The big story of humanity and God has a conclusion. Heaven is where our deepest longings are fulfilled—we’re forever in Jesus’ presence, and all that’s wrong in the world is put right.
John, in Revelation 21:1-7, describes heaven this way:
Then I saw a new heaven and a new earth, for the old heaven and the old earth had disappeared. And the sea was also gone. And I saw the holy city, the new Jerusalem, coming down from God out of heaven like a bride beautifully dressed for her husband.
I heard a loud shout from the throne, saying, “Look, God’s home is now among his people! He will live with them, and they will be his people. God himself will be with them. He will wipe every tear from their eyes, and there will be no more death or sorrow or crying or pain. All these things are gone forever.”
And the one sitting on the throne said, “Look, I am making everything new!” And then he said to me, “Write this down, for what I tell you is trustworthy and true.” And he also said, “It is finished! I am the Alpha and the Omega—the Beginning and the End. To all who are thirsty I will give freely from the springs of the water of life. All who are victorious will inherit all these blessings, and I will be their God, and they will be my children.”
Focusing just on heaven isn’t the full biblical message about how things wrap up in God’s big story, however. It’s incomplete—because the Bible’s story of God’s powerful love and ultimate justice involves hell, too.
John follows with this, from Revelation 21:8:
But cowards, unbelievers, the corrupt, murderers, the immoral, those who practice witchcraft, idol worshipers, and all liars—their fate is in the fiery lake of burning sulfur. This is the second death.”
Scripture’s message about humanity’s eternal destiny isn’t all positive and rosy. Hell is a horrifying reality that the Bible directly addresses. Hell involves eternal separation from God, ongoing suffering, and loss of hope.
We may not like the idea of hell. After all, it’s horrifying and can be difficult to accept. But a heaven-focused, hell-less narrative is not the conclusion to God’s big story that the Bible reveals. God’s Word reveals an ending of heavenly joy but also of ultimate, divine justice. We can find a strange peace in the truth that God will deliver justice for the terrible wrongs done in this world. Evil doesn’t get away with it; sin doesn’t triumph.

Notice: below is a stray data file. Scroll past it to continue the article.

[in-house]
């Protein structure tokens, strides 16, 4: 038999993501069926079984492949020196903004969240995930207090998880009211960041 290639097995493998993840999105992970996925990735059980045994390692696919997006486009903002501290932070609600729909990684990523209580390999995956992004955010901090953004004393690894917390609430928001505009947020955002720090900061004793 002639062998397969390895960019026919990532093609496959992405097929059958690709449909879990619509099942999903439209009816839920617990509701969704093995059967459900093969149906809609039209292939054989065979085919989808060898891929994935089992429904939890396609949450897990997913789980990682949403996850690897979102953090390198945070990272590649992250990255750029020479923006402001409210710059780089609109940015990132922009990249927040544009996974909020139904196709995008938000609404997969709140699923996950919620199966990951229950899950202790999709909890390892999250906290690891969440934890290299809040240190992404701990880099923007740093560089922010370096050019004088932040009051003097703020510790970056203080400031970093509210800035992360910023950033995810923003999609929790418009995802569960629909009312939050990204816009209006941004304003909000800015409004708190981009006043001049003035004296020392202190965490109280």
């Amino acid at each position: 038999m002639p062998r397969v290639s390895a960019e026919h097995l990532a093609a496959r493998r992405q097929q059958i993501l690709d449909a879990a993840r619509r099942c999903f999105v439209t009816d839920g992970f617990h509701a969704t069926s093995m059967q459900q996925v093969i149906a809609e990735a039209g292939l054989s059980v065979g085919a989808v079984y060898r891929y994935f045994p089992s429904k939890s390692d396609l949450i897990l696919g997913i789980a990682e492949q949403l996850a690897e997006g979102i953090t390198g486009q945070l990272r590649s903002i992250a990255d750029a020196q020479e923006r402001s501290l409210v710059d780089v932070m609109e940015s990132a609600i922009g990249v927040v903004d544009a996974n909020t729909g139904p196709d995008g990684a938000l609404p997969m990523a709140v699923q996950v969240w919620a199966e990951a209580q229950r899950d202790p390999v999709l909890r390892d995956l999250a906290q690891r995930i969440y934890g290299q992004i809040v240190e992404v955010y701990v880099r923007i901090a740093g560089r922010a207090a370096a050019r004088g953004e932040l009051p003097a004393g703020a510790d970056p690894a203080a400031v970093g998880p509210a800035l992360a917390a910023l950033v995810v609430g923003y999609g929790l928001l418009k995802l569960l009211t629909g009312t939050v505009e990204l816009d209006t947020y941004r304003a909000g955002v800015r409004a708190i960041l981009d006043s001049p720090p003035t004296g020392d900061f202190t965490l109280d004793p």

Not Everyone Goes to Heaven
We simply can’t just select, believe, and build a faith around the teachings of Jesus and Scripture that we like. We cannot ignore, erase, or evade the teachings of Jesus and Scripture that we don’t like.
We can’t create a god—a “Jesus”—in our own image. We can’t write God’s ultimate plan to fit what we like best. And this is especially true when it comes to what Jesus said about the afterlife.
According to the concept of universalism, all people will go to heaven as a result of God’s love and through the redemptive power of Jesus’ death and resurrection. Although that may seem appealing and kind, it’s not biblically sound. Jesus clearly, directly, and repeatedly made clear that not everyone is going to heaven.
In Matthew 7:13-14, Jesus says:
You can enter God’s Kingdom only through the narrow gate. The highway to hell is broad, and its gate is wide for the many who choose that way. But the gateway to life is very narrow and the road is difficult, and only a few ever find it.”
We may want to believe that everyone goes to heaven and no one ends up in hell, but if we take Scripture seriously, Jesus just doesn’t let us. We can’t pick and choose the truths of Jesus to believe. We can’t define for God what his love must look like at the end. We cannot create the “grand finale” of our own choosing. God is the one penning this Story.
Goats and Sheep
Consider these key points from Jesus’ teaching in Matthew 25:31-46:
- Neither the sheep nor the goats recognize Jesus.
- The “goats” are shocked by the outcome, much as in Jesus’ teaching in Matthew 7:21-23. In both passages, Jesus emphasizes obedient action as a mark of true faith. This is a sobering message that we all ought to take seriously.
- Jesus’ teaching about the goats’ condemnation to eternal punishment mirrors God’s judgment described in Revelation 20:11-15.
- The actions of the “sheep” reflect God’s heart of compassion and justice for the needy and vulnerable (Isaiah 58:6-7; Micah 6:8).
- Reading this passage in isolation would seem to indicate that one’s actions determine one’s salvation; however, solid interpretation requires that we understand it in the fuller context of Scripture. Clearly God’s grace saves us, not our action (Ephesians 2:8); faith in Christ enables us to experience eternal life (Romans 6:23). However, we must not let our understanding of grace and faith sell short the convicting power of Jesus’ teaching here: doing God’s good work on earth (Ephesians 2:10) is an essential expression of faith (James 2:17-18).
- • Our love for Jesus can motivate us to treat others as we would treat Christ himself. Mother Teresa described this motivation in her ministry: “I comfort Jesus in the distressing disguise of the poor.” None of us can respond to every need in the world—that’s an impossible and guilt-inducing standard! But we can trust God to lead us toward specific needs he’s inspiring and equipping us to respond to.
As this paraphrase from The Message states:
Saving is all his idea, and all his work… It’s God’s gift from start to finish! He creates each of us by Christ Jesus to join him in the work he does, the good work he has gotten ready for us to do, work we had better be doing” (Ephesians 2:8-10).